19 March 2018 | gbill-74877
A step forward
Oh, what a cringe-inducing moment it is, to see Constance Bennett's face contort in shock and anger when she discovers her new lover (Richard Barthelmess) is "Chinese", and then goes and strikes him repeatedly in public. There is some solace in her being suitably apologetic afterwards, getting chastised, and then still loving him, but the film's real triumph is in treating Asian-Americans with dignity, and showing the hypocrisy of white people. How fantastic is it when early on he says "They are liars and hypocrites. Their religion teaches love and brotherhood and equality, but they worship money and prejudice!"
Now you may be thinking as I did, Richard Barthelmess is Asian? And this is one of the film's weaknesses, as is E. Alyn Warren (another Caucasian) playing his father. You'll have to bear with that part, and forgive the film for not putting Asian actors in primary roles, though in Barthelmess's case, it is eventually explained. If you can do that, you may find it refreshing that the characters (including the servants) speak eloquently, and have a sense of class in the face of the racism of others. It's far from perfect, but its heart is in the right place, respecting the culture, and pointing out one's character is more important than one's race ("love knows no barriers"). Another great quote, practically reading the mind of the viewer 88 years later, is when he questions "Why should I be glad..." to be Caucasian, and not Asian.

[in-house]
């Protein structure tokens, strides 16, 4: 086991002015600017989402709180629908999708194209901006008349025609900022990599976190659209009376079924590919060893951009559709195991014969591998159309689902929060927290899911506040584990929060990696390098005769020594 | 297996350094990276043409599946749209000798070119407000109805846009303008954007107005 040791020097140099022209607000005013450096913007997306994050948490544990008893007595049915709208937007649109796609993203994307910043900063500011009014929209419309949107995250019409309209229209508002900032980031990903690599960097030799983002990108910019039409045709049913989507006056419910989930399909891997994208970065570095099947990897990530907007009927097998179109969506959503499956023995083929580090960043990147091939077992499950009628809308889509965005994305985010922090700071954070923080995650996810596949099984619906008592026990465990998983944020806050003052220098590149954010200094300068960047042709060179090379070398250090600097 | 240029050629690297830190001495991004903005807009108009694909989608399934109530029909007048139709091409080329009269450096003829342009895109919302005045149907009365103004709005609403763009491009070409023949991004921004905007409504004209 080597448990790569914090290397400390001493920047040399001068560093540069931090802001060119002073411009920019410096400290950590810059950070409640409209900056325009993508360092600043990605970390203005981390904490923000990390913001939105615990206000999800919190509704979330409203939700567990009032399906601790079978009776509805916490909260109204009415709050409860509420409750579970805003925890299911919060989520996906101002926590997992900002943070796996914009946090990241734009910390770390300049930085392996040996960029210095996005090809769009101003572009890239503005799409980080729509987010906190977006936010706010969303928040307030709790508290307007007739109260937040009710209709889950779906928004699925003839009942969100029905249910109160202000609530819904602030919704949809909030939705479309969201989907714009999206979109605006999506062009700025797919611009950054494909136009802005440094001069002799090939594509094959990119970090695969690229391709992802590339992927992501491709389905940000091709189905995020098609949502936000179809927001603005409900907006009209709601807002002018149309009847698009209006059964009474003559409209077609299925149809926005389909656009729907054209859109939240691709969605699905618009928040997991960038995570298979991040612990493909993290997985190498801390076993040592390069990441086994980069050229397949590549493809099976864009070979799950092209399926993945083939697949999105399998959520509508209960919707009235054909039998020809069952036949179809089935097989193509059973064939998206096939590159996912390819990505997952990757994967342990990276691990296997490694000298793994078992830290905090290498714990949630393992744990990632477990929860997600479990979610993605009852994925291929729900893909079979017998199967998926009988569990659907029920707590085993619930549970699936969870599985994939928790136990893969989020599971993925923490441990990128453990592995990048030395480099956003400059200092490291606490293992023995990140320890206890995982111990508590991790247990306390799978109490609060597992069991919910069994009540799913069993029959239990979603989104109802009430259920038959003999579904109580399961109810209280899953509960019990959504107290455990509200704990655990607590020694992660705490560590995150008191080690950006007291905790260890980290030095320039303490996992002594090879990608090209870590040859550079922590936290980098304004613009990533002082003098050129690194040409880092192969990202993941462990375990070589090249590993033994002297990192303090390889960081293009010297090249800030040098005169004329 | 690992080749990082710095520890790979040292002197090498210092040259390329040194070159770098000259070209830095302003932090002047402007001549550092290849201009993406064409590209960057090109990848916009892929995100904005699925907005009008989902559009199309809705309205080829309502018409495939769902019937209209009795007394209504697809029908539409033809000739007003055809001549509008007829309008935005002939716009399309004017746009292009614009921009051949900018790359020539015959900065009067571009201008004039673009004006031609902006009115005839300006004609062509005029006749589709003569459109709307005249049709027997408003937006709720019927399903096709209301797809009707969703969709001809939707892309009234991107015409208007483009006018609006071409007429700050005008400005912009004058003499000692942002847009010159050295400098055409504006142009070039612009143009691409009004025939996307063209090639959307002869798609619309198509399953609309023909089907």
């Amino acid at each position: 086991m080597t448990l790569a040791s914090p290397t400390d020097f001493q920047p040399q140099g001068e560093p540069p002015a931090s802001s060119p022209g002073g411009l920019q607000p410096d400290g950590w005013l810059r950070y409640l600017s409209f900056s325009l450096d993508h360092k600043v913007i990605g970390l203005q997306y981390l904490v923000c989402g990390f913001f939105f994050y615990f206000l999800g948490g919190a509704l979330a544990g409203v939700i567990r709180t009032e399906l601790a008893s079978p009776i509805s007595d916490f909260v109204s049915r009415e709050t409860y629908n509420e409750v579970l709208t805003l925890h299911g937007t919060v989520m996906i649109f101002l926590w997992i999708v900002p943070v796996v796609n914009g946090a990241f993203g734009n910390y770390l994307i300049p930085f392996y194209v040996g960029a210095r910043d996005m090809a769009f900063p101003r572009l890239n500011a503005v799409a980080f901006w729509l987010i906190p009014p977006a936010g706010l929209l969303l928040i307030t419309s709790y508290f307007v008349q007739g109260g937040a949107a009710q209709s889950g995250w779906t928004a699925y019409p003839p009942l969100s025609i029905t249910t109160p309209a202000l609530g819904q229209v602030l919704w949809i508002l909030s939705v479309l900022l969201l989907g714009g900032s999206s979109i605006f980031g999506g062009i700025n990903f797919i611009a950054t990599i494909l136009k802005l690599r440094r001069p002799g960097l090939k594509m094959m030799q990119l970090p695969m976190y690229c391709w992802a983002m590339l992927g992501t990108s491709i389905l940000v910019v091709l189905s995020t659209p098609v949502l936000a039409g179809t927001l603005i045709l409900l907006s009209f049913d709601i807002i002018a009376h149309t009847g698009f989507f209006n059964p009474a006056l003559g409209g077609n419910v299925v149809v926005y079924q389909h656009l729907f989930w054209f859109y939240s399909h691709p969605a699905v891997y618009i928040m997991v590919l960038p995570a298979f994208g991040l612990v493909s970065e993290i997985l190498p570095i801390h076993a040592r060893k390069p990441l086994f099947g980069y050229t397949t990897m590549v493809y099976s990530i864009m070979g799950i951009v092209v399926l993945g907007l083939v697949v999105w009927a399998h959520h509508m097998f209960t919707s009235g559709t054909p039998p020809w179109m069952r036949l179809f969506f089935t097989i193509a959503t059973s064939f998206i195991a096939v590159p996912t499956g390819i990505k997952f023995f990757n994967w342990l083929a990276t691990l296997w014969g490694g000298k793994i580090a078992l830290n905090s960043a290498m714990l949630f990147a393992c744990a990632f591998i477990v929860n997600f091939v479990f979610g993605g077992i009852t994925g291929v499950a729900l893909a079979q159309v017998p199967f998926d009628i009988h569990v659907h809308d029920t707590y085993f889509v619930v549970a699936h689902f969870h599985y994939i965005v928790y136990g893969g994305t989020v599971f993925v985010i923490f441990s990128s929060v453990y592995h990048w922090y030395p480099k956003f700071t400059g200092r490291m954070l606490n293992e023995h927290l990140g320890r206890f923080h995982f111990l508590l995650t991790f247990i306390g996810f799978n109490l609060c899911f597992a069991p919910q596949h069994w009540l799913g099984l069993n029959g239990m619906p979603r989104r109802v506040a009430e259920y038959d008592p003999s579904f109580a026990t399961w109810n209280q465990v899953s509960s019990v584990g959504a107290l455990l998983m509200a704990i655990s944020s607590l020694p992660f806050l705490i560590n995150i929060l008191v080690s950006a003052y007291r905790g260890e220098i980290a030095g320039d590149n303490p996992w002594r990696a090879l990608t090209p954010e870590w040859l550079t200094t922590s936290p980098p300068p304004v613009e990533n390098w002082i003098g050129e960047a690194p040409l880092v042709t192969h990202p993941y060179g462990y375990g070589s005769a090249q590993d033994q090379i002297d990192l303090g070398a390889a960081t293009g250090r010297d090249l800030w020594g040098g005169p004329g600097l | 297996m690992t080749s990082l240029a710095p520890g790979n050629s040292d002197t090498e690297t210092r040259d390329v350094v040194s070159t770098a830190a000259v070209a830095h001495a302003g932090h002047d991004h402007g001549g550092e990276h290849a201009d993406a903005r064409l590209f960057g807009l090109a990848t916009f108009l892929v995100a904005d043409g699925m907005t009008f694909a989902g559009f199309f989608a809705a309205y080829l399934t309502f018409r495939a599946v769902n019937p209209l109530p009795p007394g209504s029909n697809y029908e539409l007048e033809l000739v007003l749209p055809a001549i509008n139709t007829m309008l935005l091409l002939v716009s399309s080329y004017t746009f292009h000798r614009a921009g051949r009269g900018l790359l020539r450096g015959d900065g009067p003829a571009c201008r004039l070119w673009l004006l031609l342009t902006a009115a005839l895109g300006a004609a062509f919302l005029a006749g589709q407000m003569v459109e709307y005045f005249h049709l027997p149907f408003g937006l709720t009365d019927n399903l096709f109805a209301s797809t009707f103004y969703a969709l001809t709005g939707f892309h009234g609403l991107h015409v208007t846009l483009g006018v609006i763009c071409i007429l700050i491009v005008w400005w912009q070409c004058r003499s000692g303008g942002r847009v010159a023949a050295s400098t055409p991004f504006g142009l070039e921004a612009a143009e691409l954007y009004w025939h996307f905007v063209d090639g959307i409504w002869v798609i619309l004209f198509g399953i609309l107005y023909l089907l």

Now, how it resolves itself takes away from a little of the message, but what a difference this one is from others from the time which were hyping 'yellow peril'. It is a little creaky in places, with slow and stilted dialogue, but Bennett livens things up a bit with her playful presence and defiance of her father. "Take me in your arms, and dance with me," she implores Barthelmess, and then later "Kiss me, and don't talk." It's an average film and certainly not going to blow you away, but I bumped it up a bit for the step it took in the racial dialogue, even if it can't be judged by today's standards.